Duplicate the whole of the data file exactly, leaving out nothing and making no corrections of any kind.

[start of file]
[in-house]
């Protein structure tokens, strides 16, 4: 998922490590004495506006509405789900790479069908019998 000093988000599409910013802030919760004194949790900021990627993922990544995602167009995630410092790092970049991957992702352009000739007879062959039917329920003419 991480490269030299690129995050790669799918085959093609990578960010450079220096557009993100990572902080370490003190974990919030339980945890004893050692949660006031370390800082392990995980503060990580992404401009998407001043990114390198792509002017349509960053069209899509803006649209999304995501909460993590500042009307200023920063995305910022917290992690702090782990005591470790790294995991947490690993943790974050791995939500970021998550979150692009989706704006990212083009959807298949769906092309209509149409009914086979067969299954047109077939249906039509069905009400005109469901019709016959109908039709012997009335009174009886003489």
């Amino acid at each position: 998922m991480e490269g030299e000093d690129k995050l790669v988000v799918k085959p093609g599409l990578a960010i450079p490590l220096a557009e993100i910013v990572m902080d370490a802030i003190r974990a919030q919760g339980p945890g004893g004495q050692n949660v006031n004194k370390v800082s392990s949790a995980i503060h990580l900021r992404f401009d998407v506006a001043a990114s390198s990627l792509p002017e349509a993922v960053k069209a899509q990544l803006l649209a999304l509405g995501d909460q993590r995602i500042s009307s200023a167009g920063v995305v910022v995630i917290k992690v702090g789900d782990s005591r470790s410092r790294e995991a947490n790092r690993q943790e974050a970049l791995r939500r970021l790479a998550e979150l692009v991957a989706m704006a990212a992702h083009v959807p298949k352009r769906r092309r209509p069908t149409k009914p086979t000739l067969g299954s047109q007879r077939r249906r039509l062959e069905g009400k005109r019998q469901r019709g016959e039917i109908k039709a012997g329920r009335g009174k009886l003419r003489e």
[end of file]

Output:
[in-house]
């Protein structure tokens, strides 16, 4: 998922490590004495506006509405789900790479069908019998 000093988000599409910013802030919760004194949790900021990627993922990544995602167009995630410092790092970049991957992702352009000739007879062959039917329920003419 991480490269030299690129995050790669799918085959093609990578960010450079220096557009993100990572902080370490003190974990919030339980945890004893050692949660006031370390800082392990995980503060990580992404401009998407001043990114390198792509002017349509960053069209899509803006649209999304995501909460993590500042009307200023920063995305910022917290992690702090782990005591470790790294995991947490690993943790974050791995939500970021998550979150692009989706704006990212083009959807298949769906092309209509149409009914086979067969299954047109077939249906039509069905009400005109469901019709016959109908039709012997009335009174009886003489």
């Amino acid at each position: 998922m991480e490269g030299e000093d690129k995050l790669v988000v799918k085959p093609g599409l990578a960010i450079p490590l220096a557009e993100i910013v990572m902080d370490a802030i003190r974990a919030q919760g339980p945890g004893g004495q050692n949660v006031n004194k370390v800082s392990s949790a995980i503060h990580l900021r992404f401009d998407v506006a001043a990114s390198s990627l792509p002017e349509a993922v960053k069209a899509q990544l803006l649209a999304l509405g995501d909460q993590r995602i500042s009307s200023a167009g920063v995305v910022v995630i917290k992690v702090g789900d782990s005591r470790s410092r790294e995991a947490n790092r690993q943790e974050a970049l791995r939500r970021l790479a998550e979150l692009v991957a989706m704006a990212a992702h083009v959807p298949k352009r769906r092309r209509p069908t149409k009914p086979t000739l067969g299954s047109q007879r077939r249906r039509l062959e069905g009400k005109r019998q469901r019709g016959e039917i109908k039709a012997g329920r009335g009174k009886l003419r003489e």